From a 200 year old ruin to a workshop, a 3 year journey... #4: More stone, rock and dirt

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Blog entry by Serradura posted 470 days ago 1519 reads 1 time favorited 7 comments Add to Favorites Watch
« Part 3: With a little bit of help from a friend... Part 4 of From a 200 year old ruin to a workshop, a 3 year journey... series Part 5: Working towards the first stones of rebuilding »

The more you dig down into the history of Portuguese building methods, the more respect you get for these craftsmen that made the dry stone walls. I’m not totally inexperienced in the matter. I’ve learned the process of looking for the stone’s face, how to stack them and fill the gabs in between, from a Turkish friend during my stay over there. We did get the all the wood out, and cleaned out most of the space. Just one corner was still filled with stones and dirt. We just didn’t find the energy at that time….

I couldn’t wait to start rebuilding but first we had to clean out the ruin totally. The pile of stones got higher and wider in the back garden and together with the clay that was used render the walls it became a solid “mountain”. That’s where the solution was. flattening out that steep sloping garden by making terraces. It ment making a strong wall between the raised up garden and the neighboring property. Now, there’s only a few pictures to show the work but it took another 3 months.

We decided to use cement for this wall, we didn’t want to take any risk.

When I’m talking about “we”, I mean myself and my lovely wife who worked “like a man” making concrete, moving big pieces of rock etc.

The first dry stone wall…..

after weeks of hard work, not complaining though, but I could have been woodworking

Hmm, the view makes it worthwhile…

Now, there shouldn’t be a winter in Portugal, (that’s what they say in the tourism brochures) but we had 3 months of rainstorms…. The now exposed back wall collapsed with a big rumble in the middle of a December night. More cleaning up to do, more to rebuild.

The ruin had a little side building, witch we left untouched up until then, but with having a way to go through the building and a place to stock the stones, made us decide to clean that out to, before starting with any rebuilding. Still no woodworking involved….. but you have to got endurance and determination to get a nice workshop.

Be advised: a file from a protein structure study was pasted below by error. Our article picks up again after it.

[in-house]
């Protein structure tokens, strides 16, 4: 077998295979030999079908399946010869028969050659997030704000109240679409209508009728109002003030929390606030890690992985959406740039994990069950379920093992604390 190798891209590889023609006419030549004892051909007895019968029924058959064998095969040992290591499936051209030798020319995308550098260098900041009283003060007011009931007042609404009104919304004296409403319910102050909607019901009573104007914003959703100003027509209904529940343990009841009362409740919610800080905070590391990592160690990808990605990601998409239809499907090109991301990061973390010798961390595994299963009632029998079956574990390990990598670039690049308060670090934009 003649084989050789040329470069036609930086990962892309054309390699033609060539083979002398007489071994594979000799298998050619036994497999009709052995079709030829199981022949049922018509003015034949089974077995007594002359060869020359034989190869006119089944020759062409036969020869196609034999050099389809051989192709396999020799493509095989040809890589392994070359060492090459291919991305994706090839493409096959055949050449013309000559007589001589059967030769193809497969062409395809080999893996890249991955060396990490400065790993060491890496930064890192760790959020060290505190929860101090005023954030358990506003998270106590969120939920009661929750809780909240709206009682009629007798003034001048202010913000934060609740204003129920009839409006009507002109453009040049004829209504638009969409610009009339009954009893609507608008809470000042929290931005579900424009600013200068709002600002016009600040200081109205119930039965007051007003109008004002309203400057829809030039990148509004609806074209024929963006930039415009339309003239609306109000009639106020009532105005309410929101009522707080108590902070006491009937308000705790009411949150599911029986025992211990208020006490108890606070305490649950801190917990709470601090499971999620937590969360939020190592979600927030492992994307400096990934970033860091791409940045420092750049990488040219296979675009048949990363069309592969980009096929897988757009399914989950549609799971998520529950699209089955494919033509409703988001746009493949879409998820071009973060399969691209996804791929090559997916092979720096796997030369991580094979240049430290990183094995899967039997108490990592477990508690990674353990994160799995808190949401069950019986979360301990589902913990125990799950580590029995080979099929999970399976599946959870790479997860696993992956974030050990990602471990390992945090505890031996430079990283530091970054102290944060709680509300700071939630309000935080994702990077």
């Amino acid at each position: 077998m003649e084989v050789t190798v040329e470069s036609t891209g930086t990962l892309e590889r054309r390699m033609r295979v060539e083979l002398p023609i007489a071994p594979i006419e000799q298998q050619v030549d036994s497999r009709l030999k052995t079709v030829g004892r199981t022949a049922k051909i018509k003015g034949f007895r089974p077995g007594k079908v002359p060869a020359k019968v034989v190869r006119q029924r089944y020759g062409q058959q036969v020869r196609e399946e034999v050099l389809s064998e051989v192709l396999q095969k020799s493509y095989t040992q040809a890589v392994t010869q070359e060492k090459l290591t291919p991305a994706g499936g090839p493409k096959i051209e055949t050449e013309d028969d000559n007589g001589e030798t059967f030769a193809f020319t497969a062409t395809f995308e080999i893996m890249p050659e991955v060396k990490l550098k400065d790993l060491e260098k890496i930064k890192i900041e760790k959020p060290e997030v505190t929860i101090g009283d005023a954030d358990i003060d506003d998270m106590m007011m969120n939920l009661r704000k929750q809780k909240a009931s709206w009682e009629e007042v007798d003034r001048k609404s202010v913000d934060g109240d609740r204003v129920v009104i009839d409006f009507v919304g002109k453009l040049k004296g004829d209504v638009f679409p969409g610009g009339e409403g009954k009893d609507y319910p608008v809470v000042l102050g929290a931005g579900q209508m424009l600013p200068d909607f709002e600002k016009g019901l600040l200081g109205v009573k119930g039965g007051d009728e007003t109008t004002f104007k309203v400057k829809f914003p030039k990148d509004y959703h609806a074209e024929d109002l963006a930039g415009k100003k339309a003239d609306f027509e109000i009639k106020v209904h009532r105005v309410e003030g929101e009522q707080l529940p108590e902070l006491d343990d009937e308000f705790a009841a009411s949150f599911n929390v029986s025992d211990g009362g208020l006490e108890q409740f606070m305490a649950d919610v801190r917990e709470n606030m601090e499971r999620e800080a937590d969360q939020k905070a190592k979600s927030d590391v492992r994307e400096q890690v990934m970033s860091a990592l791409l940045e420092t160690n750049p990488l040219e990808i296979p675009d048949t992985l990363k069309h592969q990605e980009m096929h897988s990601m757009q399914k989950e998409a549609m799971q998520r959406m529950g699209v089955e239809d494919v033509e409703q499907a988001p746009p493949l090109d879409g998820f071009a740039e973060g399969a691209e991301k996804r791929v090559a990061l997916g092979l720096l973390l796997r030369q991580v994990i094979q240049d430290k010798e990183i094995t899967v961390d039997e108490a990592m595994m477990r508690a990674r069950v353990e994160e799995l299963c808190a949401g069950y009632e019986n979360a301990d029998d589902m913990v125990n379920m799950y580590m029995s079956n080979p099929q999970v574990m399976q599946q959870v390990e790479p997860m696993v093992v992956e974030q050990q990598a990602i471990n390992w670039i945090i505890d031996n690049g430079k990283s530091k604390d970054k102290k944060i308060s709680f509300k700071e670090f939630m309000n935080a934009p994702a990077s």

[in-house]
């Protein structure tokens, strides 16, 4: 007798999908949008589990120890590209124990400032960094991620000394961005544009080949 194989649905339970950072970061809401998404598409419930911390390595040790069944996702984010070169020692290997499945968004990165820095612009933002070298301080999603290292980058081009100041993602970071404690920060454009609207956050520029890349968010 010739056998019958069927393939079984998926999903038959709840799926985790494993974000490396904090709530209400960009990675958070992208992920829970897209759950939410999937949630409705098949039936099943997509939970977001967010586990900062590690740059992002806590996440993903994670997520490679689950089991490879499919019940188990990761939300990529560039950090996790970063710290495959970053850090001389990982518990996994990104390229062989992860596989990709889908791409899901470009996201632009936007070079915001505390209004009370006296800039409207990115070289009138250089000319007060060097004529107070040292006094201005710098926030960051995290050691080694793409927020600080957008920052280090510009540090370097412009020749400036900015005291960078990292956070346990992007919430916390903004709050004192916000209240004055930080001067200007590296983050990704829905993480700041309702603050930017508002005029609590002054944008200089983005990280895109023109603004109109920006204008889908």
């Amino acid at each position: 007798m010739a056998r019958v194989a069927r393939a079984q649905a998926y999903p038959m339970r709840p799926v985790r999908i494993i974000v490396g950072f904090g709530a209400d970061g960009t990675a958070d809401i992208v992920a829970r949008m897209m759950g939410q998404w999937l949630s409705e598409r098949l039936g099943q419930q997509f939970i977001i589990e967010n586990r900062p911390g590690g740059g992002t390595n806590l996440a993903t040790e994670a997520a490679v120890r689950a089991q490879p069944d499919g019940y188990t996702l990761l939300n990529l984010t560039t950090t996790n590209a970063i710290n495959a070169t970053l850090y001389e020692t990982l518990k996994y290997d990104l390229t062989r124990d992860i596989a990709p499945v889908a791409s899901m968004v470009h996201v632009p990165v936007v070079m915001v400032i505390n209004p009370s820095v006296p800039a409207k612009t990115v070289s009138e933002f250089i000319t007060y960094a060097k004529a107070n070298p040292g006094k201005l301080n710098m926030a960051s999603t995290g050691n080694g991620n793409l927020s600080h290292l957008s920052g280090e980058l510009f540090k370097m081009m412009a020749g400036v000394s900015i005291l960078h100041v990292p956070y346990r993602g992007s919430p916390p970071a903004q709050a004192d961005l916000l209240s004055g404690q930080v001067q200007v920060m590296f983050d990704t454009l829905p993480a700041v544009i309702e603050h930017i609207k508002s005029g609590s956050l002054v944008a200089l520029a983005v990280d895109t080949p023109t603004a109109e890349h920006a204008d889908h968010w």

next time; slowly working towards the first stone of rebuilding.

-- Não só Serradura, Tomar, Portugal

7 comments so far

View Jamie Speirs's profile

Jamie Speirs

4109 posts in 1481 days

#1 posted 470 days ago

I thought we had taken on a big project
This is a great build, we came back to Scotland after 20 yrs in Africa
to take on the 1840’s Victorian office block. Our project is tame in
comparison to yours.

-- Who is the happiest of men? He who values the merits of others, and in their pleasure takes joy, even as though 'twere his own. --Johann Wolfgang von Goethe

View stefang's profile


12869 posts in 1959 days

#2 posted 470 days ago

Looks like hard work, but the results so far are looking mighty good. I used to enjoy working with rocks.

-- Mike, an American living in Norway.

View Terry Dale Shampo's profile

Terry Dale Shampo

31 posts in 1290 days

#3 posted 470 days ago

Wow…. I started to sweat just looking at the pictures. I thought that I had a tough remodeling job on our Japanese house. Keep us posted on your progress.

-- nichiyou-daiku (Sunday Carpenter)

View Monte Pittman's profile

Monte Pittman

13732 posts in 963 days

#4 posted 470 days ago

Incredible amout of work. but I am sure you will do it proud.

-- Mother Nature created it, I just assemble it. - It's not ability that we often lack, but the patience to use our ability

View murch's profile


1136 posts in 1249 days

#5 posted 469 days ago

Wow you made some great progress. All the heaving and hauling is showing results.

-- A family man has photos in his wallet where his money used to be.

View DocSavage45's profile


4885 posts in 1467 days

#6 posted 463 days ago

Your comment about the view is the key to this. The old and new coming together with your energy, I’m sure your neighbors thought you were nuts…like mine did. LOL!

-- Cau Haus Designs, Thomas J. Tieffenbacher

View Noel Fisher's profile

Noel Fisher

25 posts in 171 days

#7 posted 131 days ago

Even with the fallen wall, it is starting to look very beautiful… like your wife (and mine).

-- Noel

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